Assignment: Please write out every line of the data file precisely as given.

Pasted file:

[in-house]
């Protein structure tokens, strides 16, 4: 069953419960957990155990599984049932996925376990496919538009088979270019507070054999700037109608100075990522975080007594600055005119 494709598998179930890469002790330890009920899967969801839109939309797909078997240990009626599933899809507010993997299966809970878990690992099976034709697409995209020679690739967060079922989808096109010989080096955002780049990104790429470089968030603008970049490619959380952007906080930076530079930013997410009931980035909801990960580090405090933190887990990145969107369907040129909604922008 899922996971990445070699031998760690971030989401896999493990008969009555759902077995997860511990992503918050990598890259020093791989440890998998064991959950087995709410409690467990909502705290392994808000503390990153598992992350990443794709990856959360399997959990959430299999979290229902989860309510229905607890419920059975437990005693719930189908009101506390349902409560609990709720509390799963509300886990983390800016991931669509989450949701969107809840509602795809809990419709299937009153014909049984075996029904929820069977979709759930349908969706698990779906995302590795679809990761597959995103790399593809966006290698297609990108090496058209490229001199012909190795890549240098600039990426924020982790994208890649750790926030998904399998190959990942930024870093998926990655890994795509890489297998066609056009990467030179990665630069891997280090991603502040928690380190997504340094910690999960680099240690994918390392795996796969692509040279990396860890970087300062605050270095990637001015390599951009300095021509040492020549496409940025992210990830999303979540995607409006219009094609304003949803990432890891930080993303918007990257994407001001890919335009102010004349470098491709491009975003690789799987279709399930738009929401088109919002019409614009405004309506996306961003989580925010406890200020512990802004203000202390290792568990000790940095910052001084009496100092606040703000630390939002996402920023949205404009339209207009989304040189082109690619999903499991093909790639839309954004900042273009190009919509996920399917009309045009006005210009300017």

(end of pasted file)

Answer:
[in-house]
């Protein structure tokens, strides 16, 4: 069953419960957990155990599984049932996925376990496919538009088979270019507070054999700037109608100075990522975080007594600055005119 494709598998179930890469002790330890009920899967969801839109939309797909078997240990009626599933899809507010993997299966809970878990690992099976034709697409995209020679690739967060079922989808096109010989080096955002780049990104790429470089968030603008970049490619959380952007906080930076530079930013997410009931980035909801990960580090405090933190887990990145969107369907040129909604922008 899922996971990445070699031998760690971030989401896999493990008969009555759902077995997860511990992503918050990598890259020093791989440890998998064991959950087995709410409690467990909502705290392994808000503390990153598992992350990443794709990856959360399997959990959430299999979290229902989860309510229905607890419920059975437990005693719930189908009101506390349902409560609990709720509390799963509300886990983390800016991931669509989450949701969107809840509602795809809990419709299937009153014909049984075996029904929820069977979709759930349908969706698990779906995302590795679809990761597959995103790399593809966006290698297609990108090496058209490229001199012909190795890549240098600039990426924020982790994208890649750790926030998904399998190959990942930024870093998926990655890994795509890489297998066609056009990467030179990665630069891997280090991603502040928690380190997504340094910690999960680099240690994918390392795996796969692509040279990396860890970087300062605050270095990637001015390599951009300095021509040492020549496409940025992210990830999303979540995607409006219009094609304003949803990432890891930080993303918007990257994407001001890919335009102010004349470098491709491009975003690789799987279709399930738009929401088109919002019409614009405004309506996306961003989580925010406890200020512990802004203000202390290792568990000790940095910052001084009496100092606040703000630390939002996402920023949205404009339209207009989304040189082109690619999903499991093909790639839309954004900042273009190009919509996920399917009309045009006005210009300017």